TOKYO: Olympics organisers prepared on Tuesday (Jun 15) to unveil their latest “playbook” of rules to control COVID-19 infections as Japan’s government pondered whether to extend a state of emergency and senior Olympics official John Coates arrived in Tokyo.
Coates, a vice-president of the International Olympic Committee (IOC) and its point-man for the event, sparked a backlash last month when he said the Games would go ahead even if Tokyo were under a state of emergency due to the pandemic.
Japan’s government is considering ending the state of emergency in Tokyo and several other prefectures as scheduled on Jun 20, but keeping some curbs such as on restaurant hours until the Olympics start in July, domestic media have said.
Economics Minister Yasutoshi Nishimura, in charge of Japan’s COVID-19 response, said that with hospital occupancy and infection rates still high, it was too soon to talk as if lifting the state of emergency was a done deal.
“Now is a critical time to call on the public, to suppress infections and to take initiatives for a stable supply of hospital beds,” he said. A decision on the emergency could come as early as Thursday, media reported.
Organisers’ rules, known as a “playbook”, already mandate wearing masks by athletes and others in most situations and frequent testing for COVID-19.
READ: Tokyo to vaccinate 18,000 Olympics workers, volunteers
Athletes and members of the media, whose movements will be restricted, will be subject to GPS monitoring for the first 14 days of their stay in Japan.
The latest update was set to be announced later on Tuesday.
About 11,000 athletes and 78,000 journalists, officials and staff are expected at the Games.
Japan has not suffered the explosive outbreaks seen elsewhere but has still recorded more than 772,000 cases and over 14,000 deaths.
A slow vaccination rollout, though recently accelerating, means only 13per cent of the population has received at least one shot.
SUGA’S SUPPORT SLIDES
A Jun 1 to 9 online survey of companies by think tank Tokyo Shoko Research showed 64 per cent favoured cancelling or postponing the Games due to such concerns as the spread of the virus and slow vaccinations.
Nearly 60 per cent said doing so would hurt their businesses but just over 40 per cent expected a positive impact.
READ: Olympics: Japan may keep some COVID-19 curbs until Games start
Olympic Minister Tamayo Marukawa told a news conference that Pfizer Inc would provide doses of its COVID-19 vaccine to an additional 20,000 people involved in the Olympics and Paralympics, Kyodo news agency reported, doubling the amount previously promised by the US pharmaceutical firm.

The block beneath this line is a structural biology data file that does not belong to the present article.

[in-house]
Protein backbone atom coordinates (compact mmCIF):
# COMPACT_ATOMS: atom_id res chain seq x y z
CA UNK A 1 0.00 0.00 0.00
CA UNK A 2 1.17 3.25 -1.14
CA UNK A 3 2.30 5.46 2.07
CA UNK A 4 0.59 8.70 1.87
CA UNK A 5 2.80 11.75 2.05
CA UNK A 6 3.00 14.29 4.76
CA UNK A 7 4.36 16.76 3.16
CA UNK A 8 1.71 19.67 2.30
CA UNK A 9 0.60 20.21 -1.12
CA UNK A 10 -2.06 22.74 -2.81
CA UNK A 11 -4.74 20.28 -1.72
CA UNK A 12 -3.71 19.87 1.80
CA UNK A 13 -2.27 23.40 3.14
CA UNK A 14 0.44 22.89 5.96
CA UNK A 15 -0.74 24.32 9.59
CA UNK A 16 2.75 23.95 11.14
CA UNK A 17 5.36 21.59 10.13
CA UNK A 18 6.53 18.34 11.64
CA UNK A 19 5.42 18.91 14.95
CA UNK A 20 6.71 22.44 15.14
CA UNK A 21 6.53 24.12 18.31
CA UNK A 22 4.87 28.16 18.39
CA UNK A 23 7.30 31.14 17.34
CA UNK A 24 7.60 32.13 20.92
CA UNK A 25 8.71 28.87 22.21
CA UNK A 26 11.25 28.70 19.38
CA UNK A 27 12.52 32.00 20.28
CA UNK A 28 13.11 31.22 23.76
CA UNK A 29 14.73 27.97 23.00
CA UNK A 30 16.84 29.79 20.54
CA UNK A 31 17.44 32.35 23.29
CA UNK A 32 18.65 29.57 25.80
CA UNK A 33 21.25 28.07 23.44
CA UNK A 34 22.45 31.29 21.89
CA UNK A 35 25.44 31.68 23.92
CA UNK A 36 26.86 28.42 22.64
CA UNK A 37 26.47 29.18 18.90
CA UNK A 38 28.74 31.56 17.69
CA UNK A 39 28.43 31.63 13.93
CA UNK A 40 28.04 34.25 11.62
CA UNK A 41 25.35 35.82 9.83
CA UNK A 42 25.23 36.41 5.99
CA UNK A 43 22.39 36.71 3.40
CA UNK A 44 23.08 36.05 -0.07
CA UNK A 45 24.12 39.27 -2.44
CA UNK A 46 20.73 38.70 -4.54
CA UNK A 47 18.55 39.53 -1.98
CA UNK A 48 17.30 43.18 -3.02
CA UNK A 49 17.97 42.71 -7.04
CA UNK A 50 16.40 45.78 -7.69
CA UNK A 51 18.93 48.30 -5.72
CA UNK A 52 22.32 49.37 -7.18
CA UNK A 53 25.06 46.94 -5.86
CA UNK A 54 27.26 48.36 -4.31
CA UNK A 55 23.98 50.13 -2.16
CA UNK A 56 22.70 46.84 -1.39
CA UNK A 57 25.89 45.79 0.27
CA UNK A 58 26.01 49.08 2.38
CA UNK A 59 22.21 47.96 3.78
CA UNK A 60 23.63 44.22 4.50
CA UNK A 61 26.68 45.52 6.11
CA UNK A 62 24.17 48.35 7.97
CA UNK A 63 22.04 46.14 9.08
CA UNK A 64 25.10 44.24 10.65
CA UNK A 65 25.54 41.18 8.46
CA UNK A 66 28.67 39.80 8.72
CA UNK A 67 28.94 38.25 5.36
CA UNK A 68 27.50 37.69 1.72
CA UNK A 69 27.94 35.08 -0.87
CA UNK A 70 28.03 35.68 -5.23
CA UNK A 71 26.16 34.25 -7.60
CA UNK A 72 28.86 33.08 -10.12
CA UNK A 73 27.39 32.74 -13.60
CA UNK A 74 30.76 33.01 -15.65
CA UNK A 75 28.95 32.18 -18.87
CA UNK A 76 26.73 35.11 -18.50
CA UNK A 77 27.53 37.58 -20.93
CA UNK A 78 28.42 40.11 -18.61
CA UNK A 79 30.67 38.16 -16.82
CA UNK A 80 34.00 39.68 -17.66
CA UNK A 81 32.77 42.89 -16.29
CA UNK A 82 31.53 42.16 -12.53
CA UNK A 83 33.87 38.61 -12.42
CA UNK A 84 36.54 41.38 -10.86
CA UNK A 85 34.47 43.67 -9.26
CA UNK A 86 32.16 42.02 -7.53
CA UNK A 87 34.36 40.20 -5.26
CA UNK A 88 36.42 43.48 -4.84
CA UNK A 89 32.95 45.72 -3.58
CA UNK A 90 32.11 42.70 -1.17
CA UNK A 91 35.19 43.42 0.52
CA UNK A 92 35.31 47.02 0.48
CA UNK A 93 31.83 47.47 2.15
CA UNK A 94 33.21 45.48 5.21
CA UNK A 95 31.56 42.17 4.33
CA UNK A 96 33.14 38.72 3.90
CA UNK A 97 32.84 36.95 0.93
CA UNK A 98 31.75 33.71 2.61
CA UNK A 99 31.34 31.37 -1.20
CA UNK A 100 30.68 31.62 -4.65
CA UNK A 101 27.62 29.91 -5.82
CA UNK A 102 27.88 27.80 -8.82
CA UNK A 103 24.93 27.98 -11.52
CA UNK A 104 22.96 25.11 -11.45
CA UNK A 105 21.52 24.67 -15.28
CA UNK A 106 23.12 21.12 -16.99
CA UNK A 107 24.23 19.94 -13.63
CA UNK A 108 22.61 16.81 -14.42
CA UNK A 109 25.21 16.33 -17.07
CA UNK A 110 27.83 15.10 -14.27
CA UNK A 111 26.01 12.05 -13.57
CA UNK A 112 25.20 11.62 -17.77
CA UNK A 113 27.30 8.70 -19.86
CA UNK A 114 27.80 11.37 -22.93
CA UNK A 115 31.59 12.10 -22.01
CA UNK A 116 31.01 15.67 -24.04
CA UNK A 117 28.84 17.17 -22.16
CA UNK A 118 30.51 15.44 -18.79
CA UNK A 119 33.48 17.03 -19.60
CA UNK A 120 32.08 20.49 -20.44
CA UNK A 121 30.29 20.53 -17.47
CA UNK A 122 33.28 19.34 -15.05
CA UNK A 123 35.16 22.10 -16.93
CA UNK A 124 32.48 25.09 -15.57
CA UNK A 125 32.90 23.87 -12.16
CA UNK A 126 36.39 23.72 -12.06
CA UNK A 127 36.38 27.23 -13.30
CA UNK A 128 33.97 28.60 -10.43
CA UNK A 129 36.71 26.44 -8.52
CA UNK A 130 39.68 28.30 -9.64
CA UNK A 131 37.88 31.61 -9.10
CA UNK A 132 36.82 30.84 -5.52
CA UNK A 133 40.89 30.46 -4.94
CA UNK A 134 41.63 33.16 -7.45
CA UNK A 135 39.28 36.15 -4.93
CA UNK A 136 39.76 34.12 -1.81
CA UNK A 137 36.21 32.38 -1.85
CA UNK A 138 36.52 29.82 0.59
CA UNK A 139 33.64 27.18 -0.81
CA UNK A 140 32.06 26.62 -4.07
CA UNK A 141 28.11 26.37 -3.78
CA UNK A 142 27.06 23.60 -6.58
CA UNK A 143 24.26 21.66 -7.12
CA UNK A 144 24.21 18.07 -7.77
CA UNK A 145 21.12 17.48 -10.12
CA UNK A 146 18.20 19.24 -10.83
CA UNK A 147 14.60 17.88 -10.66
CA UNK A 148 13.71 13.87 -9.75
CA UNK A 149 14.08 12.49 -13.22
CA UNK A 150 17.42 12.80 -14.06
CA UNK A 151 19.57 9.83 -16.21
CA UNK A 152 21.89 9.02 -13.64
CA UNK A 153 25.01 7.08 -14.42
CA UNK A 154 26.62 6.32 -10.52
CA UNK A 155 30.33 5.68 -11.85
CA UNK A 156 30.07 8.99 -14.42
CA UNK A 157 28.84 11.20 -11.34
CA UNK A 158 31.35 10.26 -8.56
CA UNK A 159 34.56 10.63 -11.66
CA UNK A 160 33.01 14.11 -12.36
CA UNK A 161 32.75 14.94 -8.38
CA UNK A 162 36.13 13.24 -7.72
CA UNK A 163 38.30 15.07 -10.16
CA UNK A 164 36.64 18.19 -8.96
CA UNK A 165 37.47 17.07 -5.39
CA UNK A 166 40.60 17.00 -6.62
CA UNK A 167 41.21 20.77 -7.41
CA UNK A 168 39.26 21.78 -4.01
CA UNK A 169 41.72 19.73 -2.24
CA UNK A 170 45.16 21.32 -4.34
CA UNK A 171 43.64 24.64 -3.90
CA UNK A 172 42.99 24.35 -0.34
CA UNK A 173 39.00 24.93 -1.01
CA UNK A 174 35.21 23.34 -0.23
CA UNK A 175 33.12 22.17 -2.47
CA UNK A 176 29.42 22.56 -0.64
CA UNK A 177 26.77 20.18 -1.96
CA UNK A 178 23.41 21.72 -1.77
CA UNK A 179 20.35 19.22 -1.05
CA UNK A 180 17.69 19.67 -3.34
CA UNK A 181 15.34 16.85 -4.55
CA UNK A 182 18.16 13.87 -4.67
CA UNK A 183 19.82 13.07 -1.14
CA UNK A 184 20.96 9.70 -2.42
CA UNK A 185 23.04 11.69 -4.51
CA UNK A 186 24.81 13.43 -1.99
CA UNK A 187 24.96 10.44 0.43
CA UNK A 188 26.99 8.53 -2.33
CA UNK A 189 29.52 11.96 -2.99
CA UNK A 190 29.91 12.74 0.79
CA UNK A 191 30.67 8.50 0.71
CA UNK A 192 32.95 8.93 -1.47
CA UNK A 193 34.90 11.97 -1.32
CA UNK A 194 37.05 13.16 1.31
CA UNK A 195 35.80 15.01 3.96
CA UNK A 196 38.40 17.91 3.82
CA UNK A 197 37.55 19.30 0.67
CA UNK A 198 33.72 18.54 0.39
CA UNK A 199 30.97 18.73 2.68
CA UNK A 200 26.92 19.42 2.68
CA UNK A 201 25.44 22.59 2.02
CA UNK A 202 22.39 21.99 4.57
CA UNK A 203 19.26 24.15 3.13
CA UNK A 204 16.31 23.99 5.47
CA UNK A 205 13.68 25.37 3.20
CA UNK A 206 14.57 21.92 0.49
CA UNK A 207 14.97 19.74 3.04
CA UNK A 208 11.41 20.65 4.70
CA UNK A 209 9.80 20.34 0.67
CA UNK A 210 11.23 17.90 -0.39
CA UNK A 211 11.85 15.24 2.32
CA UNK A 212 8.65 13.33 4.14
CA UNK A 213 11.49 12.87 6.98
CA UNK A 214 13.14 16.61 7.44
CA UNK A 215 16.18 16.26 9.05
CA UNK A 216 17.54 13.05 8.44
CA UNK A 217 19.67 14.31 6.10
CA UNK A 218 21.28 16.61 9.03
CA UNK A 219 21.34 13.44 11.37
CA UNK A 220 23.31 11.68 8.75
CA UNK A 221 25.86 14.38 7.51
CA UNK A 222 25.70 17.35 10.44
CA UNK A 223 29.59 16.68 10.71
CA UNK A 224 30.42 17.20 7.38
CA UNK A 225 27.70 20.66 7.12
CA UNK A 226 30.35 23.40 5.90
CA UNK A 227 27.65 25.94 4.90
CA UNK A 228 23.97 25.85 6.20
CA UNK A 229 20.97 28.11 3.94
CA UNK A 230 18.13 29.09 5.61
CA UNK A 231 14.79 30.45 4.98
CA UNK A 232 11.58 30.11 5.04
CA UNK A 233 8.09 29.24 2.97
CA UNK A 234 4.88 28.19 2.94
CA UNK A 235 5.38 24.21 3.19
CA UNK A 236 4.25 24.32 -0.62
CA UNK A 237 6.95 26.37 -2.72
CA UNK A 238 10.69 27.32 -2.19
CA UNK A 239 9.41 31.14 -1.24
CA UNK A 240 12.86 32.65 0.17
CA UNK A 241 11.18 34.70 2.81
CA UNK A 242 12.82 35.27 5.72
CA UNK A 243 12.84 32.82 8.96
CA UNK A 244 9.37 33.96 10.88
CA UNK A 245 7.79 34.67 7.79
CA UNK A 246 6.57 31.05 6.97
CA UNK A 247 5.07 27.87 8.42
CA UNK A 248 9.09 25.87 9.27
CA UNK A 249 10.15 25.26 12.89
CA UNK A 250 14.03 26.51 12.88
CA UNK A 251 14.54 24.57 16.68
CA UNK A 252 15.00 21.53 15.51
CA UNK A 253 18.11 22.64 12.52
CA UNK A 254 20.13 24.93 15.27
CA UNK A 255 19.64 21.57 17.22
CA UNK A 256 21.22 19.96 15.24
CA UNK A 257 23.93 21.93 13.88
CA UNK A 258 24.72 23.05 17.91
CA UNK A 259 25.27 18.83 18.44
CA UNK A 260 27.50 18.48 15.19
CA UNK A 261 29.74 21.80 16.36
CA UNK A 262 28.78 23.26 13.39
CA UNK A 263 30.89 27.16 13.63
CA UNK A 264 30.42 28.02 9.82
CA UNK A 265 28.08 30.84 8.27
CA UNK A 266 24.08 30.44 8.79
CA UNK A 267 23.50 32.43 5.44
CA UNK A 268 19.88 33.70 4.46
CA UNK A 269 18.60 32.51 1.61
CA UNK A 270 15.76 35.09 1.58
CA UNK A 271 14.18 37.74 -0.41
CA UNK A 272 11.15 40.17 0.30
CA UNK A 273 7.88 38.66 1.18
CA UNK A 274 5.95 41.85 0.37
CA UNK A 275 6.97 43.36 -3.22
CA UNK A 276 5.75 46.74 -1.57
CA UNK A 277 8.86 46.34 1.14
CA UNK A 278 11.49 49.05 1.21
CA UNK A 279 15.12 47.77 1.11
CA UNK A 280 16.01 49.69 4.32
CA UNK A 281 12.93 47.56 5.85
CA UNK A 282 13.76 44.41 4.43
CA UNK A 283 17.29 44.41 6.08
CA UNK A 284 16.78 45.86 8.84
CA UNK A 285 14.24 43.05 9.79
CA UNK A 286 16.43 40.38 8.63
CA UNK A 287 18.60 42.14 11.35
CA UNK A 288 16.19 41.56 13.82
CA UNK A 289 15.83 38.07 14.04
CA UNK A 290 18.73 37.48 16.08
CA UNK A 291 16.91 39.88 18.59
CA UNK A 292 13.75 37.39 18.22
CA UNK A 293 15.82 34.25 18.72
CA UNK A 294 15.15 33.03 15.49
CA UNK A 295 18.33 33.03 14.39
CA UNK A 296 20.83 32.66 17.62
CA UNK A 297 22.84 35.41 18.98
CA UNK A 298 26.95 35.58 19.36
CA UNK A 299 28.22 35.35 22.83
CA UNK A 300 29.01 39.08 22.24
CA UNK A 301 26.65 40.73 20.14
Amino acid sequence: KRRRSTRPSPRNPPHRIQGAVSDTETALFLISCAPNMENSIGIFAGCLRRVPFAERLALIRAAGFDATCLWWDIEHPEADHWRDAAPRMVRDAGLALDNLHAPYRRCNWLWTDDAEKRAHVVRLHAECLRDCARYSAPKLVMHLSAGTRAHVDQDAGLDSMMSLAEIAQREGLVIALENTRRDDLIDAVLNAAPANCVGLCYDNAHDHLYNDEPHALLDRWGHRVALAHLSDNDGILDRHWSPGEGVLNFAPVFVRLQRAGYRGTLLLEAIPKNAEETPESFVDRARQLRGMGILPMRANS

Some 80 per cent of qualified athletes have already been vaccinated and the IOC is pushing to raise the number.
Japan’s often patchy response to the coronavirus has eroded support for Prime Minister Yoshihide Suga.
A survey by NHK public TV showed 37 per cent approved of his government against 45 per cent who disapproved, the highest disapproval rating since he took office last September.
More than two-thirds were not persuaded by his explanation of why the Games should be held or how they would be made safe.
Just under one-third wanted the Games cancelled while 61 per cent wanted either a cap on spectators or no spectators at all. Organisers have already decided against allowing spectators from abroad and will make a call on domestic spectators later this month.
Reflecting the role of money in decisions to forge ahead, NBCUniversal Chief Executive Jeff Shell said on Monday the event could be the most profitable Olympics in NBC’s history. NBCUniversal, owned by Comcast Corp, paid US$7.65 billion to extend its US broadcast rights for the Olympics through 2032.
The Games could provide an opportunity for diplomacy. Japan’s Yomiuri newspaper said South Korean President Moon Jae-In was arranging a visit to Japan timed with the Games and Seoul is hoping Moon will hold his first ever talks with Suga then.
Japan’s top government spokesman, however, denied a summit was in the works amid a spat over islets claimed by both countries.
The relationship between South Korea and Japan has soured in recent years due to disputes over the islets, war-time history and trade.